Intelligent Sex Texting – Almost an oxymoron

“Intelligent sex texting” – it’s almost an oxymoron.

At least when it comes to about 30 percent of teens, according to a new report in the Archives of Pediatric & Adolescent Medicine, a JAMA Nework publication.

Sexting – the electronically sending sexually explicit images or messages from one person to another – is so popular that it may constitute one of many “Not My Child” parents’ worst nightmares.

Researcher Jeff R. Temple, PhD of the University of Texas Medical Branch and his colleagues studied 948 students aged 14 to 19 years old (55.9 percent female) at seven public high schools and considered the association between sexting and sexual behaviors. Participants self-reported their history of dating, sexual behaviors and sexting. The assessed teen sexting with four questions: have they ever sent naked pictures of themselves through text or email, have they ever asked someone to send them a naked picture, have they been asked to send naked pictures of themselves to someone, and, if so, how bothered were they by the request.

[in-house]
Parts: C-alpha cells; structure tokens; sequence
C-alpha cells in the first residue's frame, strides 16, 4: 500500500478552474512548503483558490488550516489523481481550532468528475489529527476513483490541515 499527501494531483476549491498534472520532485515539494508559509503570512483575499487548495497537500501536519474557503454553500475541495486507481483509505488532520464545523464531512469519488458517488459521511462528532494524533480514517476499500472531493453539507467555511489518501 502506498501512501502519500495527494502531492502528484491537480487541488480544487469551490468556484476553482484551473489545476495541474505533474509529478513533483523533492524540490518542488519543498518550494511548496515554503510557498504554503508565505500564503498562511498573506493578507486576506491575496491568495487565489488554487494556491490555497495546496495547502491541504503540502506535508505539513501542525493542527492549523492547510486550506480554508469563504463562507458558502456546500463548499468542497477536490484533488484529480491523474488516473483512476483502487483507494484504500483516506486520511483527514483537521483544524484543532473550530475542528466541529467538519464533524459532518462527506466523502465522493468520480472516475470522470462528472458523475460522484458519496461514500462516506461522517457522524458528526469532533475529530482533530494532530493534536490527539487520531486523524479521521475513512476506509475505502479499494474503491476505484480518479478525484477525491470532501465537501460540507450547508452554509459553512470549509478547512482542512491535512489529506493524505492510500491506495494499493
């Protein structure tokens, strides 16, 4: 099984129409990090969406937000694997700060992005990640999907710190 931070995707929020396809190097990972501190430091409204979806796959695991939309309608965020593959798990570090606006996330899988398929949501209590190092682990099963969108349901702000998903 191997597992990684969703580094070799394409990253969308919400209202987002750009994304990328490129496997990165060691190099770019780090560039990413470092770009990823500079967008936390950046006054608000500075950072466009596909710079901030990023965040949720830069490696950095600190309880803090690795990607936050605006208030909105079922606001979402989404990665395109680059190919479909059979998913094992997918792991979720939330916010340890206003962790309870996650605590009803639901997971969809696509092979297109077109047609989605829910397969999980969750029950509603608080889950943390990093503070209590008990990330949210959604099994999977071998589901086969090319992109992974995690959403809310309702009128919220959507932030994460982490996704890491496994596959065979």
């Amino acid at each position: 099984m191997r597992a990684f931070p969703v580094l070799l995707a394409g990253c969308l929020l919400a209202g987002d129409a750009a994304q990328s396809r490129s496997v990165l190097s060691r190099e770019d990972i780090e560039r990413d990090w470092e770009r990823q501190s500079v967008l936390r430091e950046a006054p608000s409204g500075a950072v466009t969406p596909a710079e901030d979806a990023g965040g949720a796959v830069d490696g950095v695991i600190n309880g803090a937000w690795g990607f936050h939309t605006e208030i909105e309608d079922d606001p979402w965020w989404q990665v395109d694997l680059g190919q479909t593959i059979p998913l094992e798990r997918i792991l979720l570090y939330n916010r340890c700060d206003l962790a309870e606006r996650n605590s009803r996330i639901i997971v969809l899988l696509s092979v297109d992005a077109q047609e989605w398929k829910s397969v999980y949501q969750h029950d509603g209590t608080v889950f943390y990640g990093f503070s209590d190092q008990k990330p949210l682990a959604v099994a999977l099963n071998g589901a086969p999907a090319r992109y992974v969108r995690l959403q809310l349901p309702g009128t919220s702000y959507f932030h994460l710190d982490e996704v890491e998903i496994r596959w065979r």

Specifically, more than 1 in 4 adolescents have sent a nude picture of themselves through electronic means, about half have been asked to send a nude picture, and about a third have asked for a nude picture to be sent to them,” reported the authors. “Boys were more likely to ask and girls were more likely to have been asked for a sext.” In addition, white/non-Hispanic and African American teens were more likely than the other racial/ethnic groups to have been asked and to have sent a sext.

Of note, the research found that for both boys and girls, teens who sexted were more likely to have begun dating and to have had sex than those who did not sext.

“Given its prevalence and link to sexual behavior, pediatricians and other tween-focused and teen-focused health care providers may consider screening for sexting behaviors. Asking about sexting could provide insight into whether a teen is likely engaging in other sexual behaviors (for boys and girls) or risky sexual behaviors (for girls),” the authors noted.

Francis J. (Skip) Flynn, Psy. D.

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